7 proven ways to get a great nights sleep

If you are having sleep problems, whether you are not able to fall asleep, wake up too often, don’t feel well-rested when you wake up in the morning, or simply want to improve the quality and quantity of your sleep, try as many of the following techniques below as possible:

Sleep in complete darkness or as close as possible. If there is even the tiniest bit of light in the room it can disrupt your circadian rhythm and your pineal gland’s production of melatonin and seratonin.

There also should be as little light in the bathroom as possible if you get up in the middle of the night. Please whatever you do, keep the light off when you go to the bathroom at night. As soon as you turn on that light you will for that night immediately cease all production of the important sleep aid melatonin.

No TV (or work) right before bed. Even better, get the TV out of the bedroom completely. At the very least avoid the nightly news and anything suspenseful or action packed – it is too stimulating to the brain and it will take longer to fall asleep. Also disruptive of pineal gland function for the same reason as above.

Put your work away at least one hour (but preferably two or more) before bed. This will give your mind a chance to unwind so you can go to sleep feeling calm, not hyped up or anxious about tomorrow’s deadlines.

Keep the temperature in the bedroom no higher than 70 degrees F. Many people keep their homes and particularly the upstairs bedrooms too hot.  Applying a cooling foot lotion prior to sleep is another amazing way to soothe the entire body – great trick if you wake up due to hot feet or blood sugar fluctuations.

Avoid caffeine. I know it sounds like common sense but there are hidden sources of caffeine you may not even consider.  Be sure your late afternoon/early evening beverage is caffeine free (even some herbal teas) and avoid chocolate or sodas with caffeine (of course, you should avoid ALL sodas but for the sake of this topic of sleep I’m suggesting avoiding those with caffeine).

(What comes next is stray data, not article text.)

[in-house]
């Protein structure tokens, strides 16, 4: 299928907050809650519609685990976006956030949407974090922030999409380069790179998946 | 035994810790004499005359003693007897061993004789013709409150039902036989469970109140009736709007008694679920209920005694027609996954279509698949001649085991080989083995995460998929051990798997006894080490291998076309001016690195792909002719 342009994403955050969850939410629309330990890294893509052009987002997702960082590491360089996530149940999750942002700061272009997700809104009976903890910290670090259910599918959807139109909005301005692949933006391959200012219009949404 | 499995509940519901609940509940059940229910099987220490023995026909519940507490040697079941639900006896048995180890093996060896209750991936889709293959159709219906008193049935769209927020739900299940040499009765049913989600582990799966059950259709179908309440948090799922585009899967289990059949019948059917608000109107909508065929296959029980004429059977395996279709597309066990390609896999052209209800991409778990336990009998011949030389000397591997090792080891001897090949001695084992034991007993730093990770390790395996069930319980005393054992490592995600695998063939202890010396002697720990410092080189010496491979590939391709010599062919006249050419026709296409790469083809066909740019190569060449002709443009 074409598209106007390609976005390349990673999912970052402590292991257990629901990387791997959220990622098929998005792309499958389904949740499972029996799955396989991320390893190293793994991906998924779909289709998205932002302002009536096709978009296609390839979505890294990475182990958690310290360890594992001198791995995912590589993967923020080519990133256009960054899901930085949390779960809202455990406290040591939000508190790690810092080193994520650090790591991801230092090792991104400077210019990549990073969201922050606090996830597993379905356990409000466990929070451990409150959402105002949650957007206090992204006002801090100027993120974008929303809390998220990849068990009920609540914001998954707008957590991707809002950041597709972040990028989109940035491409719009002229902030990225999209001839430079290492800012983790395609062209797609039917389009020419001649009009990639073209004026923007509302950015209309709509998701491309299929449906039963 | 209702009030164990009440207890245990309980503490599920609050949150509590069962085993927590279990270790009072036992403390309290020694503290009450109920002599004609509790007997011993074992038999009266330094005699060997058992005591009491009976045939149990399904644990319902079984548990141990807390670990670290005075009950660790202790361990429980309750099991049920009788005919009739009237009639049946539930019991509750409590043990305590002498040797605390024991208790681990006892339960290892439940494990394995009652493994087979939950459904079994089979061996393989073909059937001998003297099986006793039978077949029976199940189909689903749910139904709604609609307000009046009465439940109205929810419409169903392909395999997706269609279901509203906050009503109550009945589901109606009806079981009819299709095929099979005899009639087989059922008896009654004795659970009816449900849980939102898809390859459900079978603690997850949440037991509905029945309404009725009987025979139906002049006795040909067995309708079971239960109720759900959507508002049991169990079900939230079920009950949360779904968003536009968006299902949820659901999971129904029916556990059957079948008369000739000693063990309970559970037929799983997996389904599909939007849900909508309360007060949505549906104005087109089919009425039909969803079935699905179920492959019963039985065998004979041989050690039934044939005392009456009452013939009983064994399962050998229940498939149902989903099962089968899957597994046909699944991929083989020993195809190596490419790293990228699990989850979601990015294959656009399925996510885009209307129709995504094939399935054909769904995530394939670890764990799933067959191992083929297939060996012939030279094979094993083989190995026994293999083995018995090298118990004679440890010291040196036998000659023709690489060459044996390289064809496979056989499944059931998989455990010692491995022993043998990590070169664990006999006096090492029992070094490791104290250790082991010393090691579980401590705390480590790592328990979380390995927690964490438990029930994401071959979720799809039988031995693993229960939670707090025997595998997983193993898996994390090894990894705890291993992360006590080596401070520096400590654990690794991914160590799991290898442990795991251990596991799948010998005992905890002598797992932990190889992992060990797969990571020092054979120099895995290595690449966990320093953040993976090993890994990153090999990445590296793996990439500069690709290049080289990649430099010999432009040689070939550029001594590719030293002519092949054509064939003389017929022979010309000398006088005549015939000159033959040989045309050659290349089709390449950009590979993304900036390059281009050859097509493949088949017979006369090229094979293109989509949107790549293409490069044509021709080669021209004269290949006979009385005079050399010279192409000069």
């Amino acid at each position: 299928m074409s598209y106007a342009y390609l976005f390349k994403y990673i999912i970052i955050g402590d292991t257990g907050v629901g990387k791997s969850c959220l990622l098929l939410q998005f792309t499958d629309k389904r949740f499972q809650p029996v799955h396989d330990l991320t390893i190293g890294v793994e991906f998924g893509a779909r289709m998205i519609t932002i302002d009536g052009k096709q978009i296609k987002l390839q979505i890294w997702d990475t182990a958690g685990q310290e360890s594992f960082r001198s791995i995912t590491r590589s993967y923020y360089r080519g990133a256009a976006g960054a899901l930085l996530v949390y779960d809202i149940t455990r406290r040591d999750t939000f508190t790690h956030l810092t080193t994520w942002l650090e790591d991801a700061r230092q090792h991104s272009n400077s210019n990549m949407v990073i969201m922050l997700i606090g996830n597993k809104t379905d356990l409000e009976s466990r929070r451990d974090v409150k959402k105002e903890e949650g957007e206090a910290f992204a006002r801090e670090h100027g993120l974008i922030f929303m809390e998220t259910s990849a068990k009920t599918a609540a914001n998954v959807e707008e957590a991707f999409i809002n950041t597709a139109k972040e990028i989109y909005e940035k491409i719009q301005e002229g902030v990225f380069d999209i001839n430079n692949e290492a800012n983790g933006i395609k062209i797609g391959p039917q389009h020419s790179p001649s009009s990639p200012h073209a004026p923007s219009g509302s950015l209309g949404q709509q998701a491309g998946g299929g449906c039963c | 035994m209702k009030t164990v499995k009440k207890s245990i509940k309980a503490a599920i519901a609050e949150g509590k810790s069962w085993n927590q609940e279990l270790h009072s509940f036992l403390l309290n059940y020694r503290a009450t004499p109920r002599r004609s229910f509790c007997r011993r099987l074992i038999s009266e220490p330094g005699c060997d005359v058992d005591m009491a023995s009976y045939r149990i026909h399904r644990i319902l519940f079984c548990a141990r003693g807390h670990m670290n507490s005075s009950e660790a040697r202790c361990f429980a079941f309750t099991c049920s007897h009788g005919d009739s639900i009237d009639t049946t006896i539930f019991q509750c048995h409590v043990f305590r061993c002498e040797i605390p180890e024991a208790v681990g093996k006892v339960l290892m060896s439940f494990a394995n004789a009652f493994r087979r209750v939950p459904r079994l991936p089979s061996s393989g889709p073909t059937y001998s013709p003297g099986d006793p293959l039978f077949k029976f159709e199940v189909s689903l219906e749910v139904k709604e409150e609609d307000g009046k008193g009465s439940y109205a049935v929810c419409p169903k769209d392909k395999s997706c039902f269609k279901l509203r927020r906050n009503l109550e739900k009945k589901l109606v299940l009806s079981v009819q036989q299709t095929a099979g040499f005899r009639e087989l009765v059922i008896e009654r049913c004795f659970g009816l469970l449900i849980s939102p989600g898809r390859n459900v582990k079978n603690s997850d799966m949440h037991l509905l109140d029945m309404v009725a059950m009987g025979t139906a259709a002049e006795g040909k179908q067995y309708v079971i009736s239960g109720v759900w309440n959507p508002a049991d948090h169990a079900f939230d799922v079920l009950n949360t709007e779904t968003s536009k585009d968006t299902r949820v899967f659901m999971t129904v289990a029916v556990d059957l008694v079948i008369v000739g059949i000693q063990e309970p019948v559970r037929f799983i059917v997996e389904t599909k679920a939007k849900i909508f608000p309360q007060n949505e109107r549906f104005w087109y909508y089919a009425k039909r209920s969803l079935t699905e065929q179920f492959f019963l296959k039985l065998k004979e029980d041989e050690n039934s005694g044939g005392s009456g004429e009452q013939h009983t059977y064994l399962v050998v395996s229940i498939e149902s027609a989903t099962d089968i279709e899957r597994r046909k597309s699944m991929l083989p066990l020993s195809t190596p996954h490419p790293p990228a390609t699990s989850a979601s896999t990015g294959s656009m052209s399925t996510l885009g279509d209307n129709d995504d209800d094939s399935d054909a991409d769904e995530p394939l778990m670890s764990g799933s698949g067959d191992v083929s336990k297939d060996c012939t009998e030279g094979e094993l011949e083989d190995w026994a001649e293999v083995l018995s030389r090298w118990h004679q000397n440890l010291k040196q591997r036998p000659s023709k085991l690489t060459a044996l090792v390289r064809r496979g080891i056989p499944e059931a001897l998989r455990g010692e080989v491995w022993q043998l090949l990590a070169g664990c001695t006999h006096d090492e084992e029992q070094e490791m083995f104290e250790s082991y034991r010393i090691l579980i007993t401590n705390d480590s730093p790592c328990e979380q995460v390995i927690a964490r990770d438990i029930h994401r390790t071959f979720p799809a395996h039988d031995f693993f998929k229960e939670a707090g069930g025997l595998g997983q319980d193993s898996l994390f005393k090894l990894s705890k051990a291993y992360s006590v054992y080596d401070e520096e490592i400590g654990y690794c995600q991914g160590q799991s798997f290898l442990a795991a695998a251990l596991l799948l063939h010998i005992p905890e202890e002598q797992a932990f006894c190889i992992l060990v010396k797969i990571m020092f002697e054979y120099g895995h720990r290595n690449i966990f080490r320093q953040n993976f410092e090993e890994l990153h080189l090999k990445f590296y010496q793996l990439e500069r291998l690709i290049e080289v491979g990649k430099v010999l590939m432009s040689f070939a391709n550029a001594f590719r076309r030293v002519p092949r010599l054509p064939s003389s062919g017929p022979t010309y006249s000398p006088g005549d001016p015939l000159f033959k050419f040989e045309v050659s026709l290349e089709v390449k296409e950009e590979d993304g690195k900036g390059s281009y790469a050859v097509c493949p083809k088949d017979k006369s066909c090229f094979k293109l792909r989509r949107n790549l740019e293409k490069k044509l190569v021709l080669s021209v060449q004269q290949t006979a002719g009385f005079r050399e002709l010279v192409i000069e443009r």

Don’t drink any fluids within 2 hours of going to bed and go to the bathroom one more time right before bed. This will reduce the likelihood of needing to get up and go to the bathroom or at least minimize the frequency.

Establish a bedtime routine. Do your best to go to bed around 10:00 p.m. and wake up around 7:00 a.m. each day, even on the weekends. This will help your body get into a sleep rhythm and make it easier to fall asleep and get up in the morning.

Creating a routine at least ½ hour before bed signals your body that sleep is on the horizon.  This could include; meditation, deep belly breathing (like babies do), a hot bath, shower, chemical free hot tub or sauna, massage lotion into your feet (or have your partner give you a nice relaxing foot rub). The key is to find something that makes you feel relaxed, then repeat it each night to help you release the day’s tensions.

Wear an eye mask to block out light. As said above, it is very important to sleep in as close to complete darkness as possible. That said, it’s not always easy to block out every stream of light using curtains, blinds or drapes, particularly if you live in an urban area (or if your spouse has a different schedule than you do). In these cases, an eye mask can help to block out the remaining light.